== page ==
The directorial debut of Victoria Negri reveals a confident eye behind what could have been a dull twenty-something diatribe.
“Am I a huge disappointment?” That’s the quiet question we all hold within ourselves, and if we’re smart, we find endless ways to shove it back down into the bottomless pit of our self-loathing subconscious. We’re desperate for a loved one to answer with a loud shake of their head but the chance that an affirmative glance falls over their face keeps us up at night. None of us get out of this alive. Our only hope is that we find happiness in the life that has randomly sprung up around us. Would any of our twelve-year-old selves be satisfied with our compromised reality? No. But what did that brat know anyway?
Of course, writer/director/star Victoria Negri is certainly making it happen. In Gold Star, she has constructed an awkward adult awakening that confronts our inescapable human doubt and offers hope for the hopeless. Here we encounter the meandering Vicki, a music school dropout that lost the faith in her talent and found monetary survival as a health club retail drone. She wakes up most mornings to the kissy-face confirmation of her rock ‘n’ roll boyfriend, but whatever pleasures can be found, they will only further highlight her sour existence. Vicki is ready to wallow unless someone pulls her out from despair. This is the story of someone who has been there.
Gold Star opens with a series of fleeting sights and sounds: the breath of a jogger mixing with the gasps of the dying, ocean waves crashing over whining ambulance sirens, and the blurry faces of EMTs masking the sorrow of a helpless family member in the background. It’s a serious embracing of the cinematic; not something you would expect from a first-time actor turned director. Negri shows an innate appreciation for the medium throughout Gold Star, and while we’ve encountered various indie iterations of the coming-of-age picture, it’s rare to find one that even bothers to balance style and meaning.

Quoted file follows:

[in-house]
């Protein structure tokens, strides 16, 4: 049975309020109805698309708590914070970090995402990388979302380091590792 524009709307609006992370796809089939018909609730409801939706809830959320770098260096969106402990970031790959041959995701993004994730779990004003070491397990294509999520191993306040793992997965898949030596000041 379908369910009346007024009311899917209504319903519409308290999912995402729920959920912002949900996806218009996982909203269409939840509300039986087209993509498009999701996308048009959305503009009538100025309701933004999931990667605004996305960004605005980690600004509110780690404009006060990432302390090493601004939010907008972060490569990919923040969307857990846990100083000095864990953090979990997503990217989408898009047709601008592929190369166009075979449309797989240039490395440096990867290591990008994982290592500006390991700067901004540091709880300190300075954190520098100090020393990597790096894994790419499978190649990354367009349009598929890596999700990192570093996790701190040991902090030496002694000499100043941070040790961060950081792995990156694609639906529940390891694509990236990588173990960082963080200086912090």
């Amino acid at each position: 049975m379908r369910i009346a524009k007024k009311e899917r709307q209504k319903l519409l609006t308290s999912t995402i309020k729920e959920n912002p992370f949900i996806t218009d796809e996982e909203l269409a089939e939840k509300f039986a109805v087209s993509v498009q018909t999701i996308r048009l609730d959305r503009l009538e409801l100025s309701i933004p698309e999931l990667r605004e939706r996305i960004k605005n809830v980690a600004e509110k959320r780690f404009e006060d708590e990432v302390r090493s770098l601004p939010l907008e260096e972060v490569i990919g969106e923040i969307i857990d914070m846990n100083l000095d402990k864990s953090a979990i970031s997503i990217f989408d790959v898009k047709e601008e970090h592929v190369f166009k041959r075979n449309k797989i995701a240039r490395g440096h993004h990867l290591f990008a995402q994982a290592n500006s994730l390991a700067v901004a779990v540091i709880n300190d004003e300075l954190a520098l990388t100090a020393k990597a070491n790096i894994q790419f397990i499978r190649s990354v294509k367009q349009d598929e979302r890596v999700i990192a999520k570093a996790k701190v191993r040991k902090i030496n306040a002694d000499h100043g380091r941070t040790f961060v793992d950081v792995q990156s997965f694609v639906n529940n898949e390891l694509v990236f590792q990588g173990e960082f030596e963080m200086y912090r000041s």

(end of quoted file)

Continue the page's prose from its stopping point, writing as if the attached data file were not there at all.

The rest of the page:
When Vicki’s mother (Catherine Curtin) interrupts her bumbling routine with the notification that her father (Robert Vaughn) has suffered a debilitating stroke, she must return home to aid in his recovery. Vaughn delivers a nearly silent performance as the 90-year-old man confined to a bed and wheelchair, and his inability to communicate with his daughter underscores the years of silence that previously defined their relationship. Rather than rising to the occasion, Vicki resists any form of intimacy, kicking and screaming at how this horror has halted her boorish daily habits. We could easily choose sides in Gold Star, but Negri finds the necessary moments to allow the audience to peek behind Vicki’s selfish concerns. The way the camera hangs on her exhausted, middle-distance stare reveals a knowing pain that betrays her hard exterior.
In what would be his final performance, Robert Vaughn is allowed only his physicality to express his character’s rage and regret. For most of the film, we’re stuck in Viki’s POV, and we see only how her father’s incapacitation hinders her b.s. Vaughn may be the reason why a lot of viewers show up to Gold Star. He’s a legend, and he has lost none of the charms that fortified his illustrious status. In a glance, we can still see Napoleon Solo, and with the pained clench of his jaw, we break under the realization that all our heroes wither. Like Vicki, we must give thanks for these last moments with a man that defined our popular culture.
Just as Vaughn penetrates Vicki’s self-interest, Gold Star gets distracted with a meet-cute subplot involving Jacob Heimer’s good guy, Chris. Both actors display appropriate chemistry, but it’s a boring bond – expected, but also unwanted. When the screenplay ignores dad, the film rambles into the typical. While I applaud flirtations built on a foundation of Silence of the Lambs references, any moments that relieve the tension between father, daughter, and mother feel like an easy-out.
The climax can only occur when parent and child consent to a conversation. Who is this kid I produced? Who is this man that came before? Did I do right by her? Is he proud of what I am? The answers should be obvious and easy to place into words. If we have to ask them then let’s hope we get the answers before it’s too late. Gold Star works best when it tortures its characters with this struggle. Rather than waiting for a substantive role to present itself, Victoria Negri went out and concocted one herself. She has splayed her very being across the screen for us to explore and she found a titanic co-star to solidify the venture.